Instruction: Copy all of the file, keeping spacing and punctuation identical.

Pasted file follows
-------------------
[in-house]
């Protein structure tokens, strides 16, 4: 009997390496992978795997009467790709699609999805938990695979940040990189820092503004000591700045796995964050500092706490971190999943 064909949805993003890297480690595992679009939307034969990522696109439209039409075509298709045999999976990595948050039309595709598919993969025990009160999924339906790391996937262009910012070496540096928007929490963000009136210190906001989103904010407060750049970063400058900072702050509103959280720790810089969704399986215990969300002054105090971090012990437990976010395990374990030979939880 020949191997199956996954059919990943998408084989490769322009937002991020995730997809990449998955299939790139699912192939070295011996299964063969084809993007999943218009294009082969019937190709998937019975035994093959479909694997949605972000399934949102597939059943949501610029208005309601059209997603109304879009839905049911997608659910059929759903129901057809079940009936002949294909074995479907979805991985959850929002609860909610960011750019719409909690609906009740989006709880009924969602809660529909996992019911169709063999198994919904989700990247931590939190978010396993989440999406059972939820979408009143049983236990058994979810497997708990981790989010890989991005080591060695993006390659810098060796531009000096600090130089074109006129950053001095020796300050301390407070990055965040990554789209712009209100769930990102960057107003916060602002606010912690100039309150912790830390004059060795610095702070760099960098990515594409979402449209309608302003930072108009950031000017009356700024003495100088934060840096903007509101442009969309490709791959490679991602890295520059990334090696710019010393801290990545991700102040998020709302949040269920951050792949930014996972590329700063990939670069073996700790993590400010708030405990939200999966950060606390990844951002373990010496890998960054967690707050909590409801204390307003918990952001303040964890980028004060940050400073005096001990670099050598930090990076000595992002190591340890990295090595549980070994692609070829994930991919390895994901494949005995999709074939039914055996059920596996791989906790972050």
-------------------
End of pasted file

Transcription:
[in-house]
């Protein structure tokens, strides 16, 4: 009997390496992978795997009467790709699609999805938990695979940040990189820092503004000591700045796995964050500092706490971190999943 064909949805993003890297480690595992679009939307034969990522696109439209039409075509298709045999999976990595948050039309595709598919993969025990009160999924339906790391996937262009910012070496540096928007929490963000009136210190906001989103904010407060750049970063400058900072702050509103959280720790810089969704399986215990969300002054105090971090012990437990976010395990374990030979939880 020949191997199956996954059919990943998408084989490769322009937002991020995730997809990449998955299939790139699912192939070295011996299964063969084809993007999943218009294009082969019937190709998937019975035994093959479909694997949605972000399934949102597939059943949501610029208005309601059209997603109304879009839905049911997608659910059929759903129901057809079940009936002949294909074995479907979805991985959850929002609860909610960011750019719409909690609906009740989006709880009924969602809660529909996992019911169709063999198994919904989700990247931590939190978010396993989440999406059972939820979408009143049983236990058994979810497997708990981790989010890989991005080591060695993006390659810098060796531009000096600090130089074109006129950053001095020796300050301390407070990055965040990554789209712009209100769930990102960057107003916060602002606010912690100039309150912790830390004059060795610095702070760099960098990515594409979402449209309608302003930072108009950031000017009356700024003495100088934060840096903007509101442009969309490709791959490679991602890295520059990334090696710019010393801290990545991700102040998020709302949040269920951050792949930014996972590329700063990939670069073996700790993590400010708030405990939200999966950060606390990844951002373990010496890998960054967690707050909590409801204390307003918990952001303040964890980028004060940050400073005096001990670099050598930090990076000595992002190591340890990295090595549980070994692609070829994930991919390895994901494949005995999709074939039914055996059920596996791989906790972050």